I have also discovered Dr Peter Harvey, a psychologist who has specialised in supporting cancer patients and he has written an in-depth article (After the Treatment Finishes – Then What?) which accurately describes and completely makes sense of the way I’m feeling.

Just when you think you’ve come to the end of one road, it feels like another has started. I’m absolutely sure things will get better and that each day that passes life will get easier as I get stronger and my body and mind have time to recover. My apologies to my darling husband, friends and family if you’re wondering why I’m miserable or withdrawn – I promise I’ll be back soon!

Image by Power of Positivity (powerofpositivity.com).

Supporting younger women with breast cancer

I recently attended a ‘Younger Women Together‘ event in Bristol run by Breast Cancer Care, a charity that provides a range of services to support those affected by breast cancer, their friends and family. The event is aimed at women aged 20-45 who have been diagnosed with primary breast cancer in the last 3 years. I’d heard about the event earlier on this year at the beginning of my diagnosis and had pencilled it in my diary for November thinking I’d like to go. After a call with the charity’s support line one day, the lady I spoke to emphasised how good the event is for younger women and urged me to go so I registered to attend.

At that time, my treatment plan consisted of radiotherapy after surgery and I thought that by November I’d be back in the swing of work and getting back on with life. Little did I know I’d just be completing my final chemotherapy session shortly before the event.

As the timing was so close to my final treatment I questioned whether attending was the right thing to do. It was a fair distance away, I knew I’d feel tired and would also be around lots of people. I’ve barely been further than about a 15 miles these last few months and I was quite nervous about driving there. This event is run all over the country in locations such as Edinburgh, Manchester, Leeds and Birmingham, but I couldn’t be sure when the next one would be that was relatively close to me. I really wanted to go and knew I’d learn a lot and was hoping to connect with other women my age who had similar experiences.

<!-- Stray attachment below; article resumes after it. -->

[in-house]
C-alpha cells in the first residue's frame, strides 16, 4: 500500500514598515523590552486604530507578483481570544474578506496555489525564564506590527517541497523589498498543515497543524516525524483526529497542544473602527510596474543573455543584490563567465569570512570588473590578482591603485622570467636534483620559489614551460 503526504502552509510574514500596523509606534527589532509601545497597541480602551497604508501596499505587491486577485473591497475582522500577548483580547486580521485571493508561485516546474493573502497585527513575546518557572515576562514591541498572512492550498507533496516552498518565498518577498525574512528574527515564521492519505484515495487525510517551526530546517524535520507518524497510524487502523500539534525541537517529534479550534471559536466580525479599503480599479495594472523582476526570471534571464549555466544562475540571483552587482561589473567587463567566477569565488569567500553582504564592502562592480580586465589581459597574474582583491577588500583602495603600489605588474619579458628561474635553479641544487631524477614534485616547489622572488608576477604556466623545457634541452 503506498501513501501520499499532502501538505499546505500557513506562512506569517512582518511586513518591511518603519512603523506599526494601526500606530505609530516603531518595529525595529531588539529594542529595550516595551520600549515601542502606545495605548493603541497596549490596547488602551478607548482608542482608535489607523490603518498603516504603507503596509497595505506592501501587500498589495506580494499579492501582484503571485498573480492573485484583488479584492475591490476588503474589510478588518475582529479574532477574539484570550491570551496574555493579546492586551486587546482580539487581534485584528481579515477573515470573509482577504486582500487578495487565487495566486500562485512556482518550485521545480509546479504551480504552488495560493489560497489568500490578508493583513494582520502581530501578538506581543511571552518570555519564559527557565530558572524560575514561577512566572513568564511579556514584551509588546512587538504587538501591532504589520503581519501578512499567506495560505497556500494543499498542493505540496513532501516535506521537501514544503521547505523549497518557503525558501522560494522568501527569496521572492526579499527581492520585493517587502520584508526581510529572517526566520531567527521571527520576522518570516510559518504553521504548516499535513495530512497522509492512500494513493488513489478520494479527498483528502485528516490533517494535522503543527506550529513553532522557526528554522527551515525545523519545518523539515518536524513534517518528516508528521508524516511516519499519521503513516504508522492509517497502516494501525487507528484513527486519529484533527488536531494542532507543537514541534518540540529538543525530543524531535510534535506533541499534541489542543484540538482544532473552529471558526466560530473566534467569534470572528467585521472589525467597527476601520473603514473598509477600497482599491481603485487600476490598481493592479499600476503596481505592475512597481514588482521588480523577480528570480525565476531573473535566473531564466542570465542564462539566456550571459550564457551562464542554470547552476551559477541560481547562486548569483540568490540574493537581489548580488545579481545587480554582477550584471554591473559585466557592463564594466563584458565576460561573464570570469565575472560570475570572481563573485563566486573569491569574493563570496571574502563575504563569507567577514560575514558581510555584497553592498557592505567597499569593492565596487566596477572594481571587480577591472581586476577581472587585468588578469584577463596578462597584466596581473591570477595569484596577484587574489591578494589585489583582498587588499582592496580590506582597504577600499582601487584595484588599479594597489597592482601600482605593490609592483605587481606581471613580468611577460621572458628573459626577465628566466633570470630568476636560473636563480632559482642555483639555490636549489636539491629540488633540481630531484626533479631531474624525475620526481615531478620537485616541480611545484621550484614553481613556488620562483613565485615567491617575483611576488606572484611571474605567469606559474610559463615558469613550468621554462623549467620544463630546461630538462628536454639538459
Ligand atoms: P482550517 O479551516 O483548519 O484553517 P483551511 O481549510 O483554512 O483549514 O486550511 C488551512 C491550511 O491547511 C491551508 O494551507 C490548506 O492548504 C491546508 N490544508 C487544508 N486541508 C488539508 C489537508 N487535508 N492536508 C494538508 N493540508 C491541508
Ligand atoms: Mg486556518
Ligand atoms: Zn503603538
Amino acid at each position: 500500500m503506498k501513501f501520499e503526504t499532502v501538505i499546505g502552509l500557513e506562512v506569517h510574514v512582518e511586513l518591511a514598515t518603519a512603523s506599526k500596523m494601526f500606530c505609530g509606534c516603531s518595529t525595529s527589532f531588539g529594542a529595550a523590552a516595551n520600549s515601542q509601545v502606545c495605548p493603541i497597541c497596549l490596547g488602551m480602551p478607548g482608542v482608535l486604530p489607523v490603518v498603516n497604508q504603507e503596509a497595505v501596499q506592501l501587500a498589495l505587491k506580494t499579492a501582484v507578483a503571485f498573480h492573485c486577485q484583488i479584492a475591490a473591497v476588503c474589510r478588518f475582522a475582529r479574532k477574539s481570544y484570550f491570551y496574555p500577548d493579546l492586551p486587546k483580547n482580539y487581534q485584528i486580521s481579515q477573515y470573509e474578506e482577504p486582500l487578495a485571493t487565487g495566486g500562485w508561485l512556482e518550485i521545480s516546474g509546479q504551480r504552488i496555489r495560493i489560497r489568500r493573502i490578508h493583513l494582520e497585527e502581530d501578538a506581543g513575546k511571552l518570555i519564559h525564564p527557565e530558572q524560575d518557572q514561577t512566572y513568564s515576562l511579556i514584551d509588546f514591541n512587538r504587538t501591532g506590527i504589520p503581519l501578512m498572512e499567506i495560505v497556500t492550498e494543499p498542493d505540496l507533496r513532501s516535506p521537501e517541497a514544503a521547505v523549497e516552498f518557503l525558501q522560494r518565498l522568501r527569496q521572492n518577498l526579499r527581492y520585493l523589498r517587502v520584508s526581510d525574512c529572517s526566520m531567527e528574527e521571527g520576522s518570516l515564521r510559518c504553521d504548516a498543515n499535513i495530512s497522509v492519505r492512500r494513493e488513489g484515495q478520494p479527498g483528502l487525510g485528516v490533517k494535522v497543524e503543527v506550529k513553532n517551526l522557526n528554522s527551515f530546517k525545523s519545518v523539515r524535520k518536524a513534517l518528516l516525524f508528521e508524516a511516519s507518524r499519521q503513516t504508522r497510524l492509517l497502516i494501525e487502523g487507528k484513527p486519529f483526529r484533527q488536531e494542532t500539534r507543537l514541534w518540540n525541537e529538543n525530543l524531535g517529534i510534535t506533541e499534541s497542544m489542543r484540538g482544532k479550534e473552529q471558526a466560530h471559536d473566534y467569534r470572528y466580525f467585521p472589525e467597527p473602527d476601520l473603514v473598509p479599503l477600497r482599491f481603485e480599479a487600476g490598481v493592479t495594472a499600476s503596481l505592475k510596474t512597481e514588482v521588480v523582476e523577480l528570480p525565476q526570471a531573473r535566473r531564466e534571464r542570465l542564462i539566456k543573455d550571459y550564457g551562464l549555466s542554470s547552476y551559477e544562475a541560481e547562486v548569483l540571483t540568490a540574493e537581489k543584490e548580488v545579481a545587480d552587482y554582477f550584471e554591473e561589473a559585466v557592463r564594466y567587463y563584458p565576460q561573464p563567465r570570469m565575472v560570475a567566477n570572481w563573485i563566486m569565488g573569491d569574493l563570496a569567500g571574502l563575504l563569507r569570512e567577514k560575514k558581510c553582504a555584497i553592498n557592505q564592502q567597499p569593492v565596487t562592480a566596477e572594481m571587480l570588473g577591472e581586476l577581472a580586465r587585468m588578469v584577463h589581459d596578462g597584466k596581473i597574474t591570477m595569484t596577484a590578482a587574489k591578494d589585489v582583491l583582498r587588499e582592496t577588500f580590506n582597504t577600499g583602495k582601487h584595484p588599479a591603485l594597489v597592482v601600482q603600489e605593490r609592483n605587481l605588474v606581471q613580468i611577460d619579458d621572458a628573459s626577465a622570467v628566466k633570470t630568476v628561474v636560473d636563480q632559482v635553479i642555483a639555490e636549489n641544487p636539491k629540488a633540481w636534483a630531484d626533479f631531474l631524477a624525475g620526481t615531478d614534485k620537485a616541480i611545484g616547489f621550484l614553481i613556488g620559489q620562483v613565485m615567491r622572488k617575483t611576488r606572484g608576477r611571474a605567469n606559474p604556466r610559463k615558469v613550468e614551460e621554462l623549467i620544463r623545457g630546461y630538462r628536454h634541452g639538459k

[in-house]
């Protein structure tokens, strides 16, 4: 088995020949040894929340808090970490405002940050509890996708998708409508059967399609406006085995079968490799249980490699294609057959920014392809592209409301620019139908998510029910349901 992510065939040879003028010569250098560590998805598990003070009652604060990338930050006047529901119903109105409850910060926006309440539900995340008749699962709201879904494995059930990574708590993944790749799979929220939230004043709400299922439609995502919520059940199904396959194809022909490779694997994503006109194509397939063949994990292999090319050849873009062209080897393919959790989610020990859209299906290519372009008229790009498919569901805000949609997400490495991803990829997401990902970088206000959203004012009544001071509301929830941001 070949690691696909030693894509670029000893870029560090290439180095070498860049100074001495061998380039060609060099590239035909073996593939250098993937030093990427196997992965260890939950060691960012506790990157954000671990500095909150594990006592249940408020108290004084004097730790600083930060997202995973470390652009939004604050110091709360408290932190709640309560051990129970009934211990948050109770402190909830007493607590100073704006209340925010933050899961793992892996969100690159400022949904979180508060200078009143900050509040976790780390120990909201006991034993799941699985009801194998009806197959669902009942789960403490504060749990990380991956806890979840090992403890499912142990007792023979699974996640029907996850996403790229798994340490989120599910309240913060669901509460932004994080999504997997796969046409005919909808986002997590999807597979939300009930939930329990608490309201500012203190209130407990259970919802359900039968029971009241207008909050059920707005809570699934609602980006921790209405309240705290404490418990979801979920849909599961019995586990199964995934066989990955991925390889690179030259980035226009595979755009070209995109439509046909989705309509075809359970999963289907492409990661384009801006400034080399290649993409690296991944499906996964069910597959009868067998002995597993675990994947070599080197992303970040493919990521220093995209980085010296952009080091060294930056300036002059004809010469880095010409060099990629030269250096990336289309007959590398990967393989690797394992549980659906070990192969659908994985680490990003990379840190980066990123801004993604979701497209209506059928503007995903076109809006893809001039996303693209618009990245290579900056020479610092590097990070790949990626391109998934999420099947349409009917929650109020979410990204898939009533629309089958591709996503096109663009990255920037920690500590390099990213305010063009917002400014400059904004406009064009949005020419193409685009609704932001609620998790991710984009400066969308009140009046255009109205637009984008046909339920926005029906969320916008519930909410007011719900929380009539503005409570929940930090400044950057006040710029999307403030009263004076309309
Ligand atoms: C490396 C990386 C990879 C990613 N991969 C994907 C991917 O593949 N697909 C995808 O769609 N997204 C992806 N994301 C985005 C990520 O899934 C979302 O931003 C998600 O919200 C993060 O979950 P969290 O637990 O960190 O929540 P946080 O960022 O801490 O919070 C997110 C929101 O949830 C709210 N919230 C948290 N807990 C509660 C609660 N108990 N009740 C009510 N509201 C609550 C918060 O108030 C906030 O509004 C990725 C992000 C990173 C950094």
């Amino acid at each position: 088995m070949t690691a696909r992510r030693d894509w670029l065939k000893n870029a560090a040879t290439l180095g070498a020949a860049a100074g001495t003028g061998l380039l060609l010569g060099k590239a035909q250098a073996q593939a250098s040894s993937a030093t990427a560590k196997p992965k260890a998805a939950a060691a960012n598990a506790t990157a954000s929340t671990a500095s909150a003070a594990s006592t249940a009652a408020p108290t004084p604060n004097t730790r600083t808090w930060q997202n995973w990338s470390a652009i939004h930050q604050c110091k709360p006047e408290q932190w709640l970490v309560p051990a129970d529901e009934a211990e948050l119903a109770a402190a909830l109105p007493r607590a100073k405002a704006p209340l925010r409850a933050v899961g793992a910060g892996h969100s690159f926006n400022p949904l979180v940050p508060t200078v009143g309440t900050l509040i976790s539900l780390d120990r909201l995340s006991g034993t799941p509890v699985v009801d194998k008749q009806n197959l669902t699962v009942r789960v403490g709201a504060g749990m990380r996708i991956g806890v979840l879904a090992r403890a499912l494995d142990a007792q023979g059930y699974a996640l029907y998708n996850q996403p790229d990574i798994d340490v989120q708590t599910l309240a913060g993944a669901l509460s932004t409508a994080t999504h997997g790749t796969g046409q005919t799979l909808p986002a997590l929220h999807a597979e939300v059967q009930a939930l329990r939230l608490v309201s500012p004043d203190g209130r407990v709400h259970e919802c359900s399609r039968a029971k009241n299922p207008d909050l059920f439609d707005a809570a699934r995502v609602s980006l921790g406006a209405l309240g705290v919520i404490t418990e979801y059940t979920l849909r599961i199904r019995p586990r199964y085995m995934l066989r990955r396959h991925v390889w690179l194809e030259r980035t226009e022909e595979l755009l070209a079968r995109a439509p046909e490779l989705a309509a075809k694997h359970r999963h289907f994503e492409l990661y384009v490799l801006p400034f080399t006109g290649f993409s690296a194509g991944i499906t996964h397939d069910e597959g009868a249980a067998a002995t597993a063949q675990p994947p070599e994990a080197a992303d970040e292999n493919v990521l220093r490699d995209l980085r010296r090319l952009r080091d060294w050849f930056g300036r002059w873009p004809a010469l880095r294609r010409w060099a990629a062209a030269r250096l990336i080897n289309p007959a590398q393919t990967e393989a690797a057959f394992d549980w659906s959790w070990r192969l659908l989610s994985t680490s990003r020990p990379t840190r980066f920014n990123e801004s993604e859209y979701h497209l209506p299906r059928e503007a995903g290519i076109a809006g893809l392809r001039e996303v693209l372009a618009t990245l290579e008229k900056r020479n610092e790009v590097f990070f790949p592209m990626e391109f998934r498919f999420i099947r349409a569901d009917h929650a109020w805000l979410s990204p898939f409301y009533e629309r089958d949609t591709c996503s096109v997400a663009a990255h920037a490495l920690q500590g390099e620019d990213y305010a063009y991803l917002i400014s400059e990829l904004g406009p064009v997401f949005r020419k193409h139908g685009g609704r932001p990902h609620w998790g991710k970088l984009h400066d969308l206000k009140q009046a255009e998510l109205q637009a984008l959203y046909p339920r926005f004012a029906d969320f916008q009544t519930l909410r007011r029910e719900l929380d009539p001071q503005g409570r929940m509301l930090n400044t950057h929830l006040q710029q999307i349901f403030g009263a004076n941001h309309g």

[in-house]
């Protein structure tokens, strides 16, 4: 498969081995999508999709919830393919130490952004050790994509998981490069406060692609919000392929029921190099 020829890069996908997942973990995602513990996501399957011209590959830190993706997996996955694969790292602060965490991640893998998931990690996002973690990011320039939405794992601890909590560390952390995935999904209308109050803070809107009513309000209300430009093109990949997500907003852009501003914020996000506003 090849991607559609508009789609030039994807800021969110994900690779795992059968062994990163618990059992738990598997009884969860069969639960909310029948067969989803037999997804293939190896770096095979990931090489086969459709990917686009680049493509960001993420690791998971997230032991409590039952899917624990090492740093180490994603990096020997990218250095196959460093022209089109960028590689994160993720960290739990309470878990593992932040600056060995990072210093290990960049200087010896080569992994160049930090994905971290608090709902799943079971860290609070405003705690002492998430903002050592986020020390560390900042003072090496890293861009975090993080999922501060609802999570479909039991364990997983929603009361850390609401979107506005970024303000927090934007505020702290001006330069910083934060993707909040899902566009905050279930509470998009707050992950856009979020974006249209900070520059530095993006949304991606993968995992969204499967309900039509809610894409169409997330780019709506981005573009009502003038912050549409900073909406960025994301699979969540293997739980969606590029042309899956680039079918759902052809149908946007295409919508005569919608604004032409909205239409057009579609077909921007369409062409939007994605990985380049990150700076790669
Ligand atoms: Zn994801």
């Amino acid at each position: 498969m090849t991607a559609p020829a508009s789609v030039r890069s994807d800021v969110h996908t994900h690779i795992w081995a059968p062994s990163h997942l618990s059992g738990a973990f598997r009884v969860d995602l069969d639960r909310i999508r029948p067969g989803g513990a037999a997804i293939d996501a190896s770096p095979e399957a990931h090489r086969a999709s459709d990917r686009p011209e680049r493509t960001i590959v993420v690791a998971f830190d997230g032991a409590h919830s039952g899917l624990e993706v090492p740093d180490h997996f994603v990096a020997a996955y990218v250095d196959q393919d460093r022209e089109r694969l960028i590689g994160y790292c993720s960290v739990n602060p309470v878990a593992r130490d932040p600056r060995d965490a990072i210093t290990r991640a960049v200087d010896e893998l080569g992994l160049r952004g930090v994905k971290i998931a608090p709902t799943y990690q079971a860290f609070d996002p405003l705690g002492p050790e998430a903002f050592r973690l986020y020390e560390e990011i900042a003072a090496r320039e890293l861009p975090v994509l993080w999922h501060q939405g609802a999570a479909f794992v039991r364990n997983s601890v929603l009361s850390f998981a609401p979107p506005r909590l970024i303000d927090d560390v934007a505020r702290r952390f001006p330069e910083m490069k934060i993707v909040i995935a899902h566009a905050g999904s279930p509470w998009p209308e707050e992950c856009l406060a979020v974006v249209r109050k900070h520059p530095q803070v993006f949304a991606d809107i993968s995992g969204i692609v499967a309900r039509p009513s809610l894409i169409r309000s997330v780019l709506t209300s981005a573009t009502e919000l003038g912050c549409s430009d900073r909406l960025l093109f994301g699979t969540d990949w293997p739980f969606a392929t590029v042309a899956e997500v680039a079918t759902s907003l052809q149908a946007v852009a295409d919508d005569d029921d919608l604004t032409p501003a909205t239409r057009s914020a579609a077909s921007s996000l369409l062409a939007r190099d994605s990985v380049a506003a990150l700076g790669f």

Because I live more than 2 hours away from the venue, Breast Cancer Care kindly covered the cost of my hotel stay for the night before the event and the following night. It took me nearly 2.5 hours to get there in the end after taking a couple of wrong turnings!

Breast Cancer Care helpfully posted an item on their forum which enabled the ladies who were attending to connect with each other before the event. They also organised a dinner for those of us who had travelled the night before.

I was apprehensive to say the least to be going for dinner with a group of strangers. As soon as we all joined each other on the table we began chatting away with ease about where we were in our stages of treatment and how we were all getting on. There were 9 of us on that first evening, and whilst I wished we hadn’t been meeting under such circumstances, they were all really lovely. I felt relief and comfort being amongst other women who knew exactly what I had been experiencing and feeling. We were all really tired that evening and retired early to our rooms to get some much needed rest.

I was glad to have met the group of ladies I did the night before as we’d formed an initial bond that stayed for the duration of the weekend. The following day all the remaining women arrived at the hotel – there must have been well over 50 in total. I was surprised there were so many, and began chatting to some new arrivals over the morning refreshment break. It was hard listening to others’ stories and experiences, but with our shared connection in common it was easy to open up and talk.

The event was run across 2 days and the programme consisted of various information sessions including: a medical update – management of breast cancer in younger women, healthy eating, diet myths and wellbeing sessions (laugher yoga and mindfulness). There were separate break out groups to choose from on both days covering breast surgery and reconstruction, coping with menopausal symptoms, relationships and communication, fertility after treatment, lymphoedema and intimacy and sexuality.

There were plenty of breaks throughout giving us all the opportunity to chat over a cup of tea. The event closed with a talk from a lady called Kelly who spoke of her own personal experience of breast cancer and the path that it has taken her on. It was very painful to listen to her tell her story and of how it made her feel about herself. She appeared on Gok Wan’s ‘How to Look Good Naked’ programme when she felt at her lowest and I was astounded by her courage and bravery to do such a thing – she looked absolutely stunning. She has since become a post surgery lingerie model and is a public speaker for Breast Cancer Care. Her spirit and attitude was truly inspirational and there wasn’t a single dry eye in the room after she’d finished her session. I felt uplifted and motivated by her talk and encouraged to know that there can be so much to life following a breast cancer diagnosis.